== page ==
Mr. Speaker, before we were interrupted for question period, I was talking about the process. I was suggesting that perhaps the Liberals, instead of reading the talking points generated by their leadership, should be listening to some experts. I have three experts I was talking about.
I am going to go back to the quote from the B.C. Chamber of Commerce. This is a group that prides itself on trying to be non-partisan, but in this case, it had to talk policy. We are talking about the process. It said:
The federal government has engaged in rhetoric that divides the country, directly stating that small business owners do not “contribute” to the wellbeing of the country and implying poor character on their part if they employ tax planning strategies that were established many years ago, to encourage the growth and sustainability of innovation and entrepreneurship and to compensate small business owners for the higher level of risk they undertake in their venture, compared to that of an employee.
That is a very important group in Canada that represents business owners.
The next person I want to quote is a tax accountant, a very experienced person who works with small businesses. He was at a round table in the riding. Regarding the process, he said that there are consultation papers released all the time. They tend to be very mundane and very boring but are important to people like him. He said that the language in this release was very political. It said that the wealthy need to pay their fair share. The finance minister even tweeted that if people do not support changes then they oppose tax fairness.
The accountant said that this was supposed to be an open consultation, when the initial consultation paper and tweets from the finance minister indicated that it would be anything but. He went on to say that most of the organizations that will be impacted are not wealthy. They are mom-and-pop businesses, and they will be deeply affected. He said that the statement by the finance minister that it would not affect the middle class is absolutely false. It is not closing loopholes. These are policies that were developed for very purposeful reasons. As the chamber indicated, these are policies that were developed to support organizations, not loopholes. Even before the famous video by the member for Carleton about the pizza shop, he said that there is a pizza shop in the riding of Kamloops—Thompson—Cariboo that will also be impacted.
His next concern was the layers of bureaucracy for monitoring compliance. It will take a new horde of CRA auditors to monitor and watch that very nebulous language. This is an accountant who has very important knowledge and does this work all the time.
The next person who had something to say was an experienced tax lawyer. One of the things I thought was very interesting was that he said that tax changes are very complicated, and he doubts that most of the members in the House actually understand the implications and what the language in the proposed changes means. It is people like the accountant and the lawyer who really understand what is being proposed by the government. His bottom line was that the government has taken a sledgehammer when all it needed was a scalpel.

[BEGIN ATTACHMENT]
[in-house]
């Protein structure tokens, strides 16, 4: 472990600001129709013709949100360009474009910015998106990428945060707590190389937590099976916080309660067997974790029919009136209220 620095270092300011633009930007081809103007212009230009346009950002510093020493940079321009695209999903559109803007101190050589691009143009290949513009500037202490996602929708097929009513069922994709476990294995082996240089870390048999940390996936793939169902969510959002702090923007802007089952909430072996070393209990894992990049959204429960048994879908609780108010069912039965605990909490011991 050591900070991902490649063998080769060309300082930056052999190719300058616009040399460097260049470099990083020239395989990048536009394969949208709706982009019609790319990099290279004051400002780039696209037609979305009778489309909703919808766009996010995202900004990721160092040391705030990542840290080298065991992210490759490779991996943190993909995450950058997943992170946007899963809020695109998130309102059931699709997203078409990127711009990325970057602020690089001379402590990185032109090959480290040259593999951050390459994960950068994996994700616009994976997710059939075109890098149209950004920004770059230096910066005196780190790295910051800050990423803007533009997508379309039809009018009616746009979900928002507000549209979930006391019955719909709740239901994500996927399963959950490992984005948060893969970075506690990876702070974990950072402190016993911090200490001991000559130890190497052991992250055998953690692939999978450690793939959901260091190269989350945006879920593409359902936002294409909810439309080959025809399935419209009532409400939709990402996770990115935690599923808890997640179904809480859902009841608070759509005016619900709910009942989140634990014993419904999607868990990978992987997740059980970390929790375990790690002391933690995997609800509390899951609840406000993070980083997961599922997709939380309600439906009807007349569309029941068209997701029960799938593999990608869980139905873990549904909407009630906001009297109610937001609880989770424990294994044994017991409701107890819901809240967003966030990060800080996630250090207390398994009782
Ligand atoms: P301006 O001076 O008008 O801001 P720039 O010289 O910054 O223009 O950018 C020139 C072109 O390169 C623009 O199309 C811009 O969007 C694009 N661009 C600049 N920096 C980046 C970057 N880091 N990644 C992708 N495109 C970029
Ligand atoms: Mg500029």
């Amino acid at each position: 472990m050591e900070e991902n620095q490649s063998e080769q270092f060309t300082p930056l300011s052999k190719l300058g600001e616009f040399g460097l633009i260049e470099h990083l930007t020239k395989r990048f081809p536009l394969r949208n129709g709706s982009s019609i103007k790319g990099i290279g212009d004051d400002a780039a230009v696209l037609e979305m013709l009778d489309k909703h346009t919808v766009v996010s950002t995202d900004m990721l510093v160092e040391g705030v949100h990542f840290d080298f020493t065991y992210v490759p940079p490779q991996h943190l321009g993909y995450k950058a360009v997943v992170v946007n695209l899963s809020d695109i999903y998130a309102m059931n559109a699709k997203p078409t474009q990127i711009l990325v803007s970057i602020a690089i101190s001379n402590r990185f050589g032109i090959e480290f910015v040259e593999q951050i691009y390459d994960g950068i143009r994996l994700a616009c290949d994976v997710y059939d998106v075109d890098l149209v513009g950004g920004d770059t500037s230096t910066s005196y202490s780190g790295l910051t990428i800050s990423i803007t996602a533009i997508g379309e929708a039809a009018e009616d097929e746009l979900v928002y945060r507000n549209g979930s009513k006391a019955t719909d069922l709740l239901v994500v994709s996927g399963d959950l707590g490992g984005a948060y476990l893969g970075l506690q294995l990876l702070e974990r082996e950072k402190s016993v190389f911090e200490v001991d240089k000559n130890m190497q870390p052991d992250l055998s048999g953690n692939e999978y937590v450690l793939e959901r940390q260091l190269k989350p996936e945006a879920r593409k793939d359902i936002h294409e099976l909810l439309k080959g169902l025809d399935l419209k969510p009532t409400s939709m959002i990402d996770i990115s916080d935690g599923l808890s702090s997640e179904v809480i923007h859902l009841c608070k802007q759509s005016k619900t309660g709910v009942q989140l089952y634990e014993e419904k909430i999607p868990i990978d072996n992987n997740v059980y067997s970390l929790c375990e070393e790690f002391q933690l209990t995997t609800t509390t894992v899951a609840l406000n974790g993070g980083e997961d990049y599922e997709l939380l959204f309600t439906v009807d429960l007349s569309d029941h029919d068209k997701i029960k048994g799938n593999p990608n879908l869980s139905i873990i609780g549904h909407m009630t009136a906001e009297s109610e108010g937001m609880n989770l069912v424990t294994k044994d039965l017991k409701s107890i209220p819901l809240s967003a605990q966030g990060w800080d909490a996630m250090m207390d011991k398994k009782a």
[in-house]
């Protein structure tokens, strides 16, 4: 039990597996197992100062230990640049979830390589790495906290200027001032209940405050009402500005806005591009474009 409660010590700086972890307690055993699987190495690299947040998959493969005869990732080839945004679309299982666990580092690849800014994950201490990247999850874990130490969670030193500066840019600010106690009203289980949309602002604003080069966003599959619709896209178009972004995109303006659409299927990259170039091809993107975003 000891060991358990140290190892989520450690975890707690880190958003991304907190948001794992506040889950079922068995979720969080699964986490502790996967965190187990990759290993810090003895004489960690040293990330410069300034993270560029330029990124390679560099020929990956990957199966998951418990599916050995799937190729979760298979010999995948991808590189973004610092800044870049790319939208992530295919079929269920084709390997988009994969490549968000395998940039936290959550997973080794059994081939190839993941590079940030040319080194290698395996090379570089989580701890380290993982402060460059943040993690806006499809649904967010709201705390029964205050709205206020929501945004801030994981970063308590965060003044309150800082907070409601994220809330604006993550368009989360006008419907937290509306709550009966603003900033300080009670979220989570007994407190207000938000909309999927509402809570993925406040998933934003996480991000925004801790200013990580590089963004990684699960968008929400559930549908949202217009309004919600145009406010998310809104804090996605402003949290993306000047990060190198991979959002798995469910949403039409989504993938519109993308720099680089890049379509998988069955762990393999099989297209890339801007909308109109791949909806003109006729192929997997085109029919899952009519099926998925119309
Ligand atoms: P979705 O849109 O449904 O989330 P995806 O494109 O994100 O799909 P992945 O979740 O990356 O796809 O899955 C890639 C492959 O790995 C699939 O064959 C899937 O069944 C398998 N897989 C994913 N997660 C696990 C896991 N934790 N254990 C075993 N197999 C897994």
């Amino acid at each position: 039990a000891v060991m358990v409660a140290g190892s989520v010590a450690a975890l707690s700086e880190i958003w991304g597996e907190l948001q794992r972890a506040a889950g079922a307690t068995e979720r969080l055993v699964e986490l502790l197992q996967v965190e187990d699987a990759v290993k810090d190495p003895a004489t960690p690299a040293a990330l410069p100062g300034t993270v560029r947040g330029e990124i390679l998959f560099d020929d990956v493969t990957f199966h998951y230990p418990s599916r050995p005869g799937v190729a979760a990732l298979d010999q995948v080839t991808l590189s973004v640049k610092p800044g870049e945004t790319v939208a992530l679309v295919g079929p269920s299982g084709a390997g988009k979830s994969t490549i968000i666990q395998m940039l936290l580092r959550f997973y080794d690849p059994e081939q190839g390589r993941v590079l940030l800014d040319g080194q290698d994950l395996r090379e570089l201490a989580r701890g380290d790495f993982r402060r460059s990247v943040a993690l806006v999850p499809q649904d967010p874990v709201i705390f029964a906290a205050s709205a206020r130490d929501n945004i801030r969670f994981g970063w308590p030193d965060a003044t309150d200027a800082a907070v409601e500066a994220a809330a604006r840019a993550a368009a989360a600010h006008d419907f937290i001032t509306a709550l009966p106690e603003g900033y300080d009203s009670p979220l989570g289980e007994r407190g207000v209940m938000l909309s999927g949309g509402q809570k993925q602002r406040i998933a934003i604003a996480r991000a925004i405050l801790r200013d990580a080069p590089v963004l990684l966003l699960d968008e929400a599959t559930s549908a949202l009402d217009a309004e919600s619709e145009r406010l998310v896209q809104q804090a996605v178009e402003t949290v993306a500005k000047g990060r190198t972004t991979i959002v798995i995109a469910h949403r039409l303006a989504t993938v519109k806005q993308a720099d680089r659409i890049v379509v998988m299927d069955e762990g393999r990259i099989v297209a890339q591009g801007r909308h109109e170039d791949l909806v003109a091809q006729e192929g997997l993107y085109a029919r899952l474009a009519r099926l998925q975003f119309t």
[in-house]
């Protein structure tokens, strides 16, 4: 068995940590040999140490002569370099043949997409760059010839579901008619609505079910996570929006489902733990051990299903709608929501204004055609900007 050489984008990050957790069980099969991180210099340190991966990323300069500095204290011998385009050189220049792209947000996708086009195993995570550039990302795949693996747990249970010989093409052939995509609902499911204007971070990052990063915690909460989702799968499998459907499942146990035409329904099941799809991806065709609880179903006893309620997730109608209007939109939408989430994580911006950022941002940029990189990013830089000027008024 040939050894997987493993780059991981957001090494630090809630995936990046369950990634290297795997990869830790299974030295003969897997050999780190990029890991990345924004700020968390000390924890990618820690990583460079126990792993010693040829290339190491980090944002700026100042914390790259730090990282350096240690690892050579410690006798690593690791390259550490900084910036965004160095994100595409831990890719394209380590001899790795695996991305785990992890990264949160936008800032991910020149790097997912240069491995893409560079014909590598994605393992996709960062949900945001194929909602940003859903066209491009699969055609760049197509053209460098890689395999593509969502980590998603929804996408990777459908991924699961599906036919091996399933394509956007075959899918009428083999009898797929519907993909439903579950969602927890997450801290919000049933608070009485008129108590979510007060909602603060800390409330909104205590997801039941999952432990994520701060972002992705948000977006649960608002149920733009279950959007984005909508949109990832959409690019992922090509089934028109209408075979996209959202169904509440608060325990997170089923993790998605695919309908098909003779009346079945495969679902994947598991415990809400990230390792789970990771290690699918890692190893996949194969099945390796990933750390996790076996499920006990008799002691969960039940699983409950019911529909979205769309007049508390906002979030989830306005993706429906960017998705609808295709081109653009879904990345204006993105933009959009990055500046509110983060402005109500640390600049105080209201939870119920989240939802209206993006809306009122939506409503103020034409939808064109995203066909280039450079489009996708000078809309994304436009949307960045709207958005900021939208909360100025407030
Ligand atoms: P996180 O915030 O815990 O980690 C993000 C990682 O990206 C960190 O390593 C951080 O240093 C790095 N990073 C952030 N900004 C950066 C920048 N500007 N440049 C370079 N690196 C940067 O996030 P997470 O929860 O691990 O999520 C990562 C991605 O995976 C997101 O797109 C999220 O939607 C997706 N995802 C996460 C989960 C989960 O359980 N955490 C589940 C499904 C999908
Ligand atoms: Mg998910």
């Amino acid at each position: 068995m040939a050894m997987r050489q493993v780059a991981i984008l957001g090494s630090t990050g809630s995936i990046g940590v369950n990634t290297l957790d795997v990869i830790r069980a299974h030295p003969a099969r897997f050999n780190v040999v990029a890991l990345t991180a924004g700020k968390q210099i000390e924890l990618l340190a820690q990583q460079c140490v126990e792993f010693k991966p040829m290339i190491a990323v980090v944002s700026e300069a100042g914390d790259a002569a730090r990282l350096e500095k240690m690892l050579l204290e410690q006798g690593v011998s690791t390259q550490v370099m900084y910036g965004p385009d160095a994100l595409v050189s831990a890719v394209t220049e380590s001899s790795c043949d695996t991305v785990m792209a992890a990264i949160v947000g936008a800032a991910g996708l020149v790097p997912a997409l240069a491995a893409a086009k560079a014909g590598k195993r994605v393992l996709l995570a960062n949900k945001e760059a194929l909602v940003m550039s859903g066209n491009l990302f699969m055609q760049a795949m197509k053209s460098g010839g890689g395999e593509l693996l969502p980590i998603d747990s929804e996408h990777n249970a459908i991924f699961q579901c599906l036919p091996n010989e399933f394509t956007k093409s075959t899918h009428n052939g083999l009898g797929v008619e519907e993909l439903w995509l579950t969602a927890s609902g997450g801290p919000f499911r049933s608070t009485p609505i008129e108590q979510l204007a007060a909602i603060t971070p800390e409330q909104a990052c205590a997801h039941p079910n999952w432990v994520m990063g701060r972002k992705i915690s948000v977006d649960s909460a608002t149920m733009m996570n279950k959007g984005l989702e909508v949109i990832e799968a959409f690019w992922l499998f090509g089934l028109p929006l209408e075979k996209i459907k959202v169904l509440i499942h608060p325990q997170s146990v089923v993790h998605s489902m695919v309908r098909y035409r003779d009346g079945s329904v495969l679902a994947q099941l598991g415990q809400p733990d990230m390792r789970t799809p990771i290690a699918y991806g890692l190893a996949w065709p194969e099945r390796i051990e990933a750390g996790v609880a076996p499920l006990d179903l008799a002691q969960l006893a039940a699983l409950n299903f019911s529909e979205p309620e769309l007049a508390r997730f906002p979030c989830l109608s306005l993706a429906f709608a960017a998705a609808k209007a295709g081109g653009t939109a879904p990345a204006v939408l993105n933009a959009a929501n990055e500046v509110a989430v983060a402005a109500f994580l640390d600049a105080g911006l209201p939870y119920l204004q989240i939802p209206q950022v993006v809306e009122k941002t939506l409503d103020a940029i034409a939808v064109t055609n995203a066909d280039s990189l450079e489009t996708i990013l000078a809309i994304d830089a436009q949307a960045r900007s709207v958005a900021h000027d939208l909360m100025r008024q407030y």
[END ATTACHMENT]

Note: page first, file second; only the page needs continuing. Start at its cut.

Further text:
I suggest that the Liberals listen to these three experts, one who represents business, one who represents accounting organizations, and one who understands tax law. Perhaps they should look at the suggestion that we have an additional bit of a consultation period.
That is about the process. The process obviously has been botched. People are very upset. They are feeling insulted, hurt, and angry.
I want to talk about a couple of specific examples. First, I talked earlier about the ranching families in my riding. We were in a state of emergency until the long weekend in September. They are busy fixing their fences, looking for their cattle, and trying to recover their lives.
How can Liberals actually suggest that there has been adequate time for consultation, when people across British Columbia have been dealing with very difficult circumstances all summer? Tourism businesses have been incredibly impacted by the fire season. People do not have time right now to even consider what the changes are going to mean, much less provide meaningful consultation.
Finally, when we were in Winnipeg, I met with an aboriginal entrepreneur. She said she has never had a grant and has never asked the government for money. She was a single mom and started a business with her sweat and tears and many sleepless nights, like so many entrepreneurs. She grew her business. She is now in a position where she wants to turn her business over to her son, and her accountant has said that it is going to be much more difficult for her. The government talks a lot about consultation. The Liberals should be asking themselves if they have talked to aboriginal entrepreneurs across this country.
There is a reasoned argument to continue this consultation period, at least into January. It is certainly unprecedented to have so many dramatic changes in such a short time, during the dog days of summer and during an emergency situation in British Columbia. I urge all Liberals to vote for the motion.